I know well from the Computer version of this story the first scene, which was the disenchantment of the striga. I read it with a bland smile, a person who is typical of a familiar region. However the taming of this animal is closely connected to the
wound of Géralt and is thus recovered in the temple of Nenneke. There when talking to some people and wondering, he
begins a trip to more and less distant memories. The tale of the wolf's academy, Vesemir, who he addresses as a dad, present the assumptions
of the witcher's guild, and include a few stories about the monsters he had to beat.
Typically I'm not very interested in such stories. Single stories are incapable of pulling me into a solid story, even if linked by some common assumption or thread.
The situation here however proved
entirely inconsistent with my opinions.
In the main and on the basis of each segment, the boo. Andrzej Sapkowski is totally committed to Slavic culture.
From the past of our ancestors farms, towns, castles and their people. At the same time, everything is dusty and primitive to the era. Sometimes I had the impression that I would describe what areas I visited during weekends outside the city. I wanted to remember the children's stories in this marvelously adult way, and a moment later I had a very masculine game between royal rulers, thugs on the road, monsters, and our brave anti-governor. There are not just bestiary scares, basilisks, ghouls and vampires in our tray. We also speak about the beauty who fled her ball losing her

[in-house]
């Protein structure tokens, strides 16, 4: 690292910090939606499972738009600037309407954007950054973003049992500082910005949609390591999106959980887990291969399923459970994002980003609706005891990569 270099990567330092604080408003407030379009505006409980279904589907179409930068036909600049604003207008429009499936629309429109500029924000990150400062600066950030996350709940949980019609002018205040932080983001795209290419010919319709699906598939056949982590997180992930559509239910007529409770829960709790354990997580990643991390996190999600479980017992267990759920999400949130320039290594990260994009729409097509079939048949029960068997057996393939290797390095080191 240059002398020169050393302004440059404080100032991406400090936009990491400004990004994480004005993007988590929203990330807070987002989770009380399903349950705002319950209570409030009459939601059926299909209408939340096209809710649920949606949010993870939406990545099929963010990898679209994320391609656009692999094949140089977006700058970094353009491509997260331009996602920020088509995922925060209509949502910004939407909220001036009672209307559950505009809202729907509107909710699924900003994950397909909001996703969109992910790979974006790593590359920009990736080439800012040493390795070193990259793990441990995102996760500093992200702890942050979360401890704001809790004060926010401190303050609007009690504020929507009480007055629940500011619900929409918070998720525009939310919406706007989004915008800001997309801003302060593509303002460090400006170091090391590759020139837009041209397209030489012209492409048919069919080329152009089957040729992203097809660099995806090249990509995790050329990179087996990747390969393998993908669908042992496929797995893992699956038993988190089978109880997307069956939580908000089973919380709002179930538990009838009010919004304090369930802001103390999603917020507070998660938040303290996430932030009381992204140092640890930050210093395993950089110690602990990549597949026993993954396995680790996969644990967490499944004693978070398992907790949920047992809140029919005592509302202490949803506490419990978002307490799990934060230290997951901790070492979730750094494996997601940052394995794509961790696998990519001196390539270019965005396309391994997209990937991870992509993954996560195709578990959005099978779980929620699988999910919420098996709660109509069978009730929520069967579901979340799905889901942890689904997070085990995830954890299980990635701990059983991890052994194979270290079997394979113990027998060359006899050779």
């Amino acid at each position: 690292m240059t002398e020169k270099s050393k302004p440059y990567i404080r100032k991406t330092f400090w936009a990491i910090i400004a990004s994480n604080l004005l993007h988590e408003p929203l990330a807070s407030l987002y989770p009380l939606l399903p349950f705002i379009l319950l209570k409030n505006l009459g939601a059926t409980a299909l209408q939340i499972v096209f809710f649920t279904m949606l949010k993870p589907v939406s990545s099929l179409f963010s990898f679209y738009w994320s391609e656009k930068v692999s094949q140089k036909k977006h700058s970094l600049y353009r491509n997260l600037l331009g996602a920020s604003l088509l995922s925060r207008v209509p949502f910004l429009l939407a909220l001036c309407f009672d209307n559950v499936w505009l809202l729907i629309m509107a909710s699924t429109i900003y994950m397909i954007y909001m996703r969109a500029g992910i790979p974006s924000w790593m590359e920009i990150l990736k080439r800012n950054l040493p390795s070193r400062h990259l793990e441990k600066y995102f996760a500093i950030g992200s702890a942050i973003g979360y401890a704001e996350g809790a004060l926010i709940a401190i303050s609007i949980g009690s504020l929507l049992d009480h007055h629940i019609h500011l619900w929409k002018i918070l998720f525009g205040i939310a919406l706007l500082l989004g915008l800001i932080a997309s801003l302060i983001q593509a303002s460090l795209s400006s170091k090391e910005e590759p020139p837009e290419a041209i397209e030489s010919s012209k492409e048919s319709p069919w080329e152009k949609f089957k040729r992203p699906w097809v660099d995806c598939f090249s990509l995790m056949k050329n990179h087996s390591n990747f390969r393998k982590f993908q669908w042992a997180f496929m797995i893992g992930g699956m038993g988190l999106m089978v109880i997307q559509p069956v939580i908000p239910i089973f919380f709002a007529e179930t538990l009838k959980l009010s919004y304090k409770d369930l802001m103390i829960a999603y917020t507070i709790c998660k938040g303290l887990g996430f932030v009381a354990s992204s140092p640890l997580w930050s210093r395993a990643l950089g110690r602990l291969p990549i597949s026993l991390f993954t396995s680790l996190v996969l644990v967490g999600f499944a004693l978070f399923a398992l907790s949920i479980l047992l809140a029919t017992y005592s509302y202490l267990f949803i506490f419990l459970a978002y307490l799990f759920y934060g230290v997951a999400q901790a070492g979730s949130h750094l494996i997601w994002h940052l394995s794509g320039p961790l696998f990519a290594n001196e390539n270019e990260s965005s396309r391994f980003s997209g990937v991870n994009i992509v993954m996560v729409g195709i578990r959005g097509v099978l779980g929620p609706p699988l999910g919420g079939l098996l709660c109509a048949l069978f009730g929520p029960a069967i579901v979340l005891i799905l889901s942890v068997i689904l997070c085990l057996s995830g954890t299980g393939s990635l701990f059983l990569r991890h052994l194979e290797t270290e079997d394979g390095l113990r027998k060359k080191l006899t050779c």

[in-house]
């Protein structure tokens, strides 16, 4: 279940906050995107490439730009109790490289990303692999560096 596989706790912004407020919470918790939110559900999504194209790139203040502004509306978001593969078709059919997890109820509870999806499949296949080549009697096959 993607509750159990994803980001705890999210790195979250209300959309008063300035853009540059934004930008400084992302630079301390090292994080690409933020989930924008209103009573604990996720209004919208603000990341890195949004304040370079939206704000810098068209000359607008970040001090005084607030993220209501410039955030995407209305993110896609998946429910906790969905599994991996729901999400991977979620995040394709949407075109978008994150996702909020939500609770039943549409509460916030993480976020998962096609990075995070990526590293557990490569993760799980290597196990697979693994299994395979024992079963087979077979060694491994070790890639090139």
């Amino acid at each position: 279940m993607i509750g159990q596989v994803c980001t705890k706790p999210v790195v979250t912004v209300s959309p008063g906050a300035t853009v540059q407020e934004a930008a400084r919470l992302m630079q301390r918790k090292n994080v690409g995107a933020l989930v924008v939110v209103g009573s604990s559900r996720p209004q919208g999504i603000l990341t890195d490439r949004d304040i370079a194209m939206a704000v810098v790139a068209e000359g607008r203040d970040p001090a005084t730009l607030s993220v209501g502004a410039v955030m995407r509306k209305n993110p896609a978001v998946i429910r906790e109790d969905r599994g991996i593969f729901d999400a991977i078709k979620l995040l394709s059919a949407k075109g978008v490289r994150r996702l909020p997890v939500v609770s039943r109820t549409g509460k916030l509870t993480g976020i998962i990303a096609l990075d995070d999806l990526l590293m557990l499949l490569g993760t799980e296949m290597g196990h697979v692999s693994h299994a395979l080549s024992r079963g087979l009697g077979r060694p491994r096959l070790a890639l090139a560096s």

heel, or her stepmother who lived with 7 gnomes, chased by the princess. Stories at the edge of a grotesque are seriously asked, making it entirely new but narrow and right for existing adages, beliefs and myths. I was forced by curiosity
to shape my own opinion. I can confidently say that all the mystery around the series
is not over-rated by suggesting just this part of the novel. It's a great story, full of surprises, emotional battles, sharp jokes and a lot of fun.